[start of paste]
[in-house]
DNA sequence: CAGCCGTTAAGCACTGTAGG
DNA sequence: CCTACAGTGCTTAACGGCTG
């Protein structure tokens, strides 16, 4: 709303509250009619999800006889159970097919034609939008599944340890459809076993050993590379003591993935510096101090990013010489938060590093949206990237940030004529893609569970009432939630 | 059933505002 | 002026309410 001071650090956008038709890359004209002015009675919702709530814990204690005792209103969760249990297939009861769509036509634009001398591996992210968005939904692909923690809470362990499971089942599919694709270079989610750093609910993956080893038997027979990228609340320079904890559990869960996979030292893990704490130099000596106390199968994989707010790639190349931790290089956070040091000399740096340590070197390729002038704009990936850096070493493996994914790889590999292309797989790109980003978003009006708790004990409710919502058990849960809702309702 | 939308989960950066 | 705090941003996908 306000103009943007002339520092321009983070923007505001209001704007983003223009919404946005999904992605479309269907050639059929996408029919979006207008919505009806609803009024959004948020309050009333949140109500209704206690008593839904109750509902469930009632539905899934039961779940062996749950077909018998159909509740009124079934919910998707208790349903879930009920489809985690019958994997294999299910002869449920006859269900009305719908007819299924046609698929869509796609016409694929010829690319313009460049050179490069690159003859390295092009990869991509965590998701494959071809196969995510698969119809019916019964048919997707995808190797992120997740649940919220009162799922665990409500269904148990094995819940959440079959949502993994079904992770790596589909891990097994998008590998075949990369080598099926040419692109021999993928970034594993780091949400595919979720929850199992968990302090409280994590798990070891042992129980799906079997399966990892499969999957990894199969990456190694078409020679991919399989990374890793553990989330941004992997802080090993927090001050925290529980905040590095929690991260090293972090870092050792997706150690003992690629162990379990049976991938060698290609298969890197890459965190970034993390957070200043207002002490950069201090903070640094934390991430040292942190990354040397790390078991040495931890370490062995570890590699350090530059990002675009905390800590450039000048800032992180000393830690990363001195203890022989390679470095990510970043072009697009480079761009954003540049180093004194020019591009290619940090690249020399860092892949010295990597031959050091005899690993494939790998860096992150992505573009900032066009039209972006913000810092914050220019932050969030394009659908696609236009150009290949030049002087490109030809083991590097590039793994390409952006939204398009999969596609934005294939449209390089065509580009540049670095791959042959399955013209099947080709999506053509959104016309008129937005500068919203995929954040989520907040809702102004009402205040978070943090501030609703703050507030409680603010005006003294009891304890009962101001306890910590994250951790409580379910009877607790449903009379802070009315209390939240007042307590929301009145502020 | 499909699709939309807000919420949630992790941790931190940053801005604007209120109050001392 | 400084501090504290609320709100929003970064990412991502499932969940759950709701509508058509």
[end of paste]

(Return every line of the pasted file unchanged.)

[in-house]
DNA sequence: CAGCCGTTAAGCACTGTAGG
DNA sequence: CCTACAGTGCTTAACGGCTG
């Protein structure tokens, strides 16, 4: 709303509250009619999800006889159970097919034609939008599944340890459809076993050993590379003591993935510096101090990013010489938060590093949206990237940030004529893609569970009432939630 | 059933505002 | 002026309410 001071650090956008038709890359004209002015009675919702709530814990204690005792209103969760249990297939009861769509036509634009001398591996992210968005939904692909923690809470362990499971089942599919694709270079989610750093609910993956080893038997027979990228609340320079904890559990869960996979030292893990704490130099000596106390199968994989707010790639190349931790290089956070040091000399740096340590070197390729002038704009990936850096070493493996994914790889590999292309797989790109980003978003009006708790004990409710919502058990849960809702309702 | 939308989960950066 | 705090941003996908 306000103009943007002339520092321009983070923007505001209001704007983003223009919404946005999904992605479309269907050639059929996408029919979006207008919505009806609803009024959004948020309050009333949140109500209704206690008593839904109750509902469930009632539905899934039961779940062996749950077909018998159909509740009124079934919910998707208790349903879930009920489809985690019958994997294999299910002869449920006859269900009305719908007819299924046609698929869509796609016409694929010829690319313009460049050179490069690159003859390295092009990869991509965590998701494959071809196969995510698969119809019916019964048919997707995808190797992120997740649940919220009162799922665990409500269904148990094995819940959440079959949502993994079904992770790596589909891990097994998008590998075949990369080598099926040419692109021999993928970034594993780091949400595919979720929850199992968990302090409280994590798990070891042992129980799906079997399966990892499969999957990894199969990456190694078409020679991919399989990374890793553990989330941004992997802080090993927090001050925290529980905040590095929690991260090293972090870092050792997706150690003992690629162990379990049976991938060698290609298969890197890459965190970034993390957070200043207002002490950069201090903070640094934390991430040292942190990354040397790390078991040495931890370490062995570890590699350090530059990002675009905390800590450039000048800032992180000393830690990363001195203890022989390679470095990510970043072009697009480079761009954003540049180093004194020019591009290619940090690249020399860092892949010295990597031959050091005899690993494939790998860096992150992505573009900032066009039209972006913000810092914050220019932050969030394009659908696609236009150009290949030049002087490109030809083991590097590039793994390409952006939204398009999969596609934005294939449209390089065509580009540049670095791959042959399955013209099947080709999506053509959104016309008129937005500068919203995929954040989520907040809702102004009402205040978070943090501030609703703050507030409680603010005006003294009891304890009962101001306890910590994250951790409580379910009877607790449903009379802070009315209390939240007042307590929301009145502020 | 499909699709939309807000919420949630992790941790931190940053801005604007209120109050001392 | 400084501090504290609320709100929003970064990412991502499932969940759950709701509508058509």